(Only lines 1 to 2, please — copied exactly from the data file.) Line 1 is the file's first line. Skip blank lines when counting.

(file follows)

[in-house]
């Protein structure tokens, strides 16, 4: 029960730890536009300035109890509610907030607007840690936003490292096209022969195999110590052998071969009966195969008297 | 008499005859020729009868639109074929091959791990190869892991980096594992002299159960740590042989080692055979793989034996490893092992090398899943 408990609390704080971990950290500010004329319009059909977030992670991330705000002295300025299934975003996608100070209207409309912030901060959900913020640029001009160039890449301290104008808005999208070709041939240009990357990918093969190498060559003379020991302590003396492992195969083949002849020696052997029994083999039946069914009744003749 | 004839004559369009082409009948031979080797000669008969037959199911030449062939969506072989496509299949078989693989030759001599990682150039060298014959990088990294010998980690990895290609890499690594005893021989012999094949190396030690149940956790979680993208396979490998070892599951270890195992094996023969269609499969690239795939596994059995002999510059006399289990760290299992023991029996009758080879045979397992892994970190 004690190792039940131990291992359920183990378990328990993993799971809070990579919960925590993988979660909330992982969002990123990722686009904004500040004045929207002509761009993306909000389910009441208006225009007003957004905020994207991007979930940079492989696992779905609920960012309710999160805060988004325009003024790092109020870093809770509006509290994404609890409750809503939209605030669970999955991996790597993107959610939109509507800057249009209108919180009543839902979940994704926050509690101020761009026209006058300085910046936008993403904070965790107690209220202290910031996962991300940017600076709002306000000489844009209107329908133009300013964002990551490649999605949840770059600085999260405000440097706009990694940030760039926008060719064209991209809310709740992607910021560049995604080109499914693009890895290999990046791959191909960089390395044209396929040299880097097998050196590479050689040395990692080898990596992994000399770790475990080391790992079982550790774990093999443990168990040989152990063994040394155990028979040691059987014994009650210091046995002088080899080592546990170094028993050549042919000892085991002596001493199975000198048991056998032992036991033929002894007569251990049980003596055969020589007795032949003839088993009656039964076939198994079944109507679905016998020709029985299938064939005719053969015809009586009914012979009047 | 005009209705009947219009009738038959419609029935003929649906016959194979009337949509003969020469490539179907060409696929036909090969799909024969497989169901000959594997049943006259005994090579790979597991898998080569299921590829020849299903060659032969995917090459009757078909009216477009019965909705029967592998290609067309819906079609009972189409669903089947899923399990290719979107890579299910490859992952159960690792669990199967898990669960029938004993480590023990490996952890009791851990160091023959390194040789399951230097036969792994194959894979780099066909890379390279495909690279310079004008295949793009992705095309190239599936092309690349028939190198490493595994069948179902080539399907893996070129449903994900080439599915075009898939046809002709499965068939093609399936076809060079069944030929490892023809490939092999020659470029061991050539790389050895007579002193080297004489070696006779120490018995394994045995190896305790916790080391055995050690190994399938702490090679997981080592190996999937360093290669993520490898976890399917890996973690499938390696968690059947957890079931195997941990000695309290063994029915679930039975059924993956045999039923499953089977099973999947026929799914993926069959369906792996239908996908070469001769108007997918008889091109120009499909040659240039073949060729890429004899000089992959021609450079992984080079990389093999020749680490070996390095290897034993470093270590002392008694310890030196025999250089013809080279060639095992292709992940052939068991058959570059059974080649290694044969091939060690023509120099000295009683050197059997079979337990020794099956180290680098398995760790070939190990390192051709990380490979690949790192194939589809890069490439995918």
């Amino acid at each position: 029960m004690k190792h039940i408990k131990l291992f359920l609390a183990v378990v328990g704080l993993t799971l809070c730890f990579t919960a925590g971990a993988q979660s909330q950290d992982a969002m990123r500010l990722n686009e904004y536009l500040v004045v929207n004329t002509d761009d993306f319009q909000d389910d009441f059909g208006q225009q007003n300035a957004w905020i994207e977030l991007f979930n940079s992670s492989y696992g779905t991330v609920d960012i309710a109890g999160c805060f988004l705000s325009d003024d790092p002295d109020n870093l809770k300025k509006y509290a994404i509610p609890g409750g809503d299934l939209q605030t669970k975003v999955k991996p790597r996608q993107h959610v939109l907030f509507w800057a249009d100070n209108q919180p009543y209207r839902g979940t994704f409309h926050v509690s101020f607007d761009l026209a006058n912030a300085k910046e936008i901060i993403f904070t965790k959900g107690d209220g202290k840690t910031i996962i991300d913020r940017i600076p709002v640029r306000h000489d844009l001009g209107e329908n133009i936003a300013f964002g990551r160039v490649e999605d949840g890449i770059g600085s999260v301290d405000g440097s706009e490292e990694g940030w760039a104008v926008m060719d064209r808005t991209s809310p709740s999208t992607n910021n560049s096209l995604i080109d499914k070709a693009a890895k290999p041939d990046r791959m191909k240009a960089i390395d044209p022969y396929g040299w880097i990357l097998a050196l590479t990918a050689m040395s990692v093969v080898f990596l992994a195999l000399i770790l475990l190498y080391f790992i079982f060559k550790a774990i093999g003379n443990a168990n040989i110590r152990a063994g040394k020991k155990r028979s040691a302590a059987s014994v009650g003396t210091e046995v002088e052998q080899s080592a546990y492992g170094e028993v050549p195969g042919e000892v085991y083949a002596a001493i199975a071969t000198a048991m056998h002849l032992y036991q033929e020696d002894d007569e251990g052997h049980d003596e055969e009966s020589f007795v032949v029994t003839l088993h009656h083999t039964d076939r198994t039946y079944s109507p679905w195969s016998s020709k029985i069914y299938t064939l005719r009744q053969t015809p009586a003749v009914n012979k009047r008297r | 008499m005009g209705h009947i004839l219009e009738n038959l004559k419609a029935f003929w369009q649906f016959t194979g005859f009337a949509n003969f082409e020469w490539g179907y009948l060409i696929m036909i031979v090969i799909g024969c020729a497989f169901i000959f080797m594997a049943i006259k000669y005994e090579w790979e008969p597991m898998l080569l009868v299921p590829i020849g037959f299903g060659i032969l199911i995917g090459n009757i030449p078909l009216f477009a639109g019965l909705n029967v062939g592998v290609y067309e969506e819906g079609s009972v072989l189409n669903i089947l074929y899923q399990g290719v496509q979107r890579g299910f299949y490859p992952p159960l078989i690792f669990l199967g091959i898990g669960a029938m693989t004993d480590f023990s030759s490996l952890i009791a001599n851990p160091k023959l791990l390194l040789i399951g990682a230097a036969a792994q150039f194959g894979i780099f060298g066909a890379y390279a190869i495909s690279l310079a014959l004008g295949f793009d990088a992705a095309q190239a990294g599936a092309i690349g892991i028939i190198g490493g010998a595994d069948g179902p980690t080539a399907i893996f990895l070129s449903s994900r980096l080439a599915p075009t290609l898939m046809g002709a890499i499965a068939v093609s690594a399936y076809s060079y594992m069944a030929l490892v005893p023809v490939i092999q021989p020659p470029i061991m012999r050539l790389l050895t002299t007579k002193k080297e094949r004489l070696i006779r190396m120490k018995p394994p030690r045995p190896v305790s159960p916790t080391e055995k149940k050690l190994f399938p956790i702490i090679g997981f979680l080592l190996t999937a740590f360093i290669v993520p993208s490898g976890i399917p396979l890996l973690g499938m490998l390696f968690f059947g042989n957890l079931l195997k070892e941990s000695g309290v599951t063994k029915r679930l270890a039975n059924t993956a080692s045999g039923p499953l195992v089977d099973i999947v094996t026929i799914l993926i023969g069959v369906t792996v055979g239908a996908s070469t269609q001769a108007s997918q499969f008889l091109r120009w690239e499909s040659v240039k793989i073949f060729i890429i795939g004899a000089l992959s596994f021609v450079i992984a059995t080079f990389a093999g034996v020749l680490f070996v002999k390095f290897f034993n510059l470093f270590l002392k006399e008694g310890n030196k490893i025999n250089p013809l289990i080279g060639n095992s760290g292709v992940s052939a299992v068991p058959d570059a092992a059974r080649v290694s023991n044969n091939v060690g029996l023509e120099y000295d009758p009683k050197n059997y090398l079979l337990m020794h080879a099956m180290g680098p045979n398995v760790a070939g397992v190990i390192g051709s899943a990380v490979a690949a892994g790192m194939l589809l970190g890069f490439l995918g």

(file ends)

[in-house]
């Protein structure tokens, strides 16, 4: 029960730890536009300035109890509610907030607007840690936003490292096209022969195999110590052998071969009966195969008297 | 008499005859020729009868639109074929091959791990190869892991980096594992002299159960740590042989080692055979793989034996490893092992090398899943 408990609390704080971990950290500010004329319009059909977030992670991330705000002295300025299934975003996608100070209207409309912030901060959900913020640029001009160039890449301290104008808005999208070709041939240009990357990918093969190498060559003379020991302590003396492992195969083949002849020696052997029994083999039946069914009744003749 | 004839004559369009082409009948031979080797000669008969037959199911030449062939969506072989496509299949078989693989030759001599990682150039060298014959990088990294010998980690990895290609890499690594005893021989012999094949190396030690149940956790979680993208396979490998070892599951270890195992094996023969269609499969690239795939596994059995002999510059006399289990760290299992023991029996009758080879045979397992892994970190 004690190792039940131990291992359920183990378990328990993993799971809070990579919960925590993988979660909330992982969002990123990722686009904004500040004045929207002509761009993306909000389910009441208006225009007003957004905020994207991007979930940079492989696992779905609920960012309710999160805060988004325009003024790092109020870093809770509006509290994404609890409750809503939209605030669970999955991996790597993107959610939109509507800057249009209108919180009543839902979940994704926050509690101020761009026209006058300085910046936008993403904070965790107690209220202290910031996962991300940017600076709002306000000489844009209107329908133009300013964002990551490649999605949840770059600085999260405000440097706009990694940030760039926008060719064209991209809310709740992607910021560049995604080109499914693009890895290999990046791959191909960089390395044209396929040299880097097998050196590479050689040395990692080898990596992994000399770790475990080391790992079982550790774990093999443990168990040989152990063994040394155990028979040691059987014994009650210091046995002088080899080592546990170094028993050549042919000892085991002596001493199975000198048991056998032992036991033929002894007569251990049980003596055969020589007795032949003839088993009656039964076939198994079944109507679905016998020709029985299938064939005719053969015809009586009914012979009047 | 005009209705009947219009009738038959419609029935003929649906016959194979009337949509003969020469490539179907060409696929036909090969799909024969497989169901000959594997049943006259005994090579790979597991898998080569299921590829020849299903060659032969995917090459009757078909009216477009019965909705029967592998290609067309819906079609009972189409669903089947899923399990290719979107890579299910490859992952159960690792669990199967898990669960029938004993480590023990490996952890009791851990160091023959390194040789399951230097036969792994194959894979780099066909890379390279495909690279310079004008295949793009992705095309190239599936092309690349028939190198490493595994069948179902080539399907893996070129449903994900080439599915075009898939046809002709499965068939093609399936076809060079069944030929490892023809490939092999020659470029061991050539790389050895007579002193080297004489070696006779120490018995394994045995190896305790916790080391055995050690190994399938702490090679997981080592190996999937360093290669993520490898976890399917890996973690499938390696968690059947957890079931195997941990000695309290063994029915679930039975059924993956045999039923499953089977099973999947026929799914993926069959369906792996239908996908070469001769108007997918008889091109120009499909040659240039073949060729890429004899000089992959021609450079992984080079990389093999020749680490070996390095290897034993470093270590002392008694310890030196025999250089013809080279060639095992292709992940052939068991058959570059059974080649290694044969091939060690023509120099000295009683050197059997079979337990020794099956180290680098398995760790070939190990390192051709990380490979690949790192194939589809890069490439995918």